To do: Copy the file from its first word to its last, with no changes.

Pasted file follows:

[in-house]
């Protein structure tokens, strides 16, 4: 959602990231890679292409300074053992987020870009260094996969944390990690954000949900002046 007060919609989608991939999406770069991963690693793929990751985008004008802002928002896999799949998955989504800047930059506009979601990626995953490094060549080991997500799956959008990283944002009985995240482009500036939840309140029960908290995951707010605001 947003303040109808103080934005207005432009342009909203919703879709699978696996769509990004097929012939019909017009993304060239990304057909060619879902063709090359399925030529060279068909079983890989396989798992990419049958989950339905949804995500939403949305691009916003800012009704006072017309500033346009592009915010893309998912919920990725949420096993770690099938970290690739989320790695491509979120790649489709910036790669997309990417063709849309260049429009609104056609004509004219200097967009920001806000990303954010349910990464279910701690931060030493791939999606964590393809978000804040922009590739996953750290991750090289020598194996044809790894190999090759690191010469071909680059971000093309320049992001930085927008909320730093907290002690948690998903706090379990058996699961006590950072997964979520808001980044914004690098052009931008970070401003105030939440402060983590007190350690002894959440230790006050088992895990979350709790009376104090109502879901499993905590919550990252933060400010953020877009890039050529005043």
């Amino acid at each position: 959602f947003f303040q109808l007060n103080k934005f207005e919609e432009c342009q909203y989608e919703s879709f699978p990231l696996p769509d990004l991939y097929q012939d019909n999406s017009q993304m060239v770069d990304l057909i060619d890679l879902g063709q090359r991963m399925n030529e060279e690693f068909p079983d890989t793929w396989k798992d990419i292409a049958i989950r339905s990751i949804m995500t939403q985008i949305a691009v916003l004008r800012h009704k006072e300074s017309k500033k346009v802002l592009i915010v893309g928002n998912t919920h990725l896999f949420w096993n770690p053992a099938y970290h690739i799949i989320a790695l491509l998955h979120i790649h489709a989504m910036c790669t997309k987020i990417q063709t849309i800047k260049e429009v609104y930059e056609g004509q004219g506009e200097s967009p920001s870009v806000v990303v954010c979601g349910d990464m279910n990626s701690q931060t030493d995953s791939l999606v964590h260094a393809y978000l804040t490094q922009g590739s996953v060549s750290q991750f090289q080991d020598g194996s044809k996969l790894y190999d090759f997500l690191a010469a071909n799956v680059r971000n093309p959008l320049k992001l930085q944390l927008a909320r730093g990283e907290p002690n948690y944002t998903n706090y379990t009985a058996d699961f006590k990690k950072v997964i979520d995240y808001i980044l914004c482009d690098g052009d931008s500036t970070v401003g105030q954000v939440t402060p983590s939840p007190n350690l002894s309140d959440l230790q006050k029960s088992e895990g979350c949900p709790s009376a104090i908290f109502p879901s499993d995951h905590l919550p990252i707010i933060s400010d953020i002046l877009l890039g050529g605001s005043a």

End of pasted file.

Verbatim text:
[in-house]
């Protein structure tokens, strides 16, 4: 959602990231890679292409300074053992987020870009260094996969944390990690954000949900002046 007060919609989608991939999406770069991963690693793929990751985008004008802002928002896999799949998955989504800047930059506009979601990626995953490094060549080991997500799956959008990283944002009985995240482009500036939840309140029960908290995951707010605001 947003303040109808103080934005207005432009342009909203919703879709699978696996769509990004097929012939019909017009993304060239990304057909060619879902063709090359399925030529060279068909079983890989396989798992990419049958989950339905949804995500939403949305691009916003800012009704006072017309500033346009592009915010893309998912919920990725949420096993770690099938970290690739989320790695491509979120790649489709910036790669997309990417063709849309260049429009609104056609004509004219200097967009920001806000990303954010349910990464279910701690931060030493791939999606964590393809978000804040922009590739996953750290991750090289020598194996044809790894190999090759690191010469071909680059971000093309320049992001930085927008909320730093907290002690948690998903706090379990058996699961006590950072997964979520808001980044914004690098052009931008970070401003105030939440402060983590007190350690002894959440230790006050088992895990979350709790009376104090109502879901499993905590919550990252933060400010953020877009890039050529005043």
């Amino acid at each position: 959602f947003f303040q109808l007060n103080k934005f207005e919609e432009c342009q909203y989608e919703s879709f699978p990231l696996p769509d990004l991939y097929q012939d019909n999406s017009q993304m060239v770069d990304l057909i060619d890679l879902g063709q090359r991963m399925n030529e060279e690693f068909p079983d890989t793929w396989k798992d990419i292409a049958i989950r339905s990751i949804m995500t939403q985008i949305a691009v916003l004008r800012h009704k006072e300074s017309k500033k346009v802002l592009i915010v893309g928002n998912t919920h990725l896999f949420w096993n770690p053992a099938y970290h690739i799949i989320a790695l491509l998955h979120i790649h489709a989504m910036c790669t997309k987020i990417q063709t849309i800047k260049e429009v609104y930059e056609g004509q004219g506009e200097s967009p920001s870009v806000v990303v954010c979601g349910d990464m279910n990626s701690q931060t030493d995953s791939l999606v964590h260094a393809y978000l804040t490094q922009g590739s996953v060549s750290q991750f090289q080991d020598g194996s044809k996969l790894y190999d090759f997500l690191a010469a071909n799956v680059r971000n093309p959008l320049k992001l930085q944390l927008a909320r730093g990283e907290p002690n948690y944002t998903n706090y379990t009985a058996d699961f006590k990690k950072v997964i979520d995240y808001i980044l914004c482009d690098g052009d931008s500036t970070v401003g105030q954000v939440t402060p983590s939840p007190n350690l002894s309140d959440l230790q006050k029960s088992e895990g979350c949900p709790s009376a104090i908290f109502p879901s499993d995951h905590l919550p990252i707010i933060s400010d953020i002046l877009l890039g050529g605001s005043a």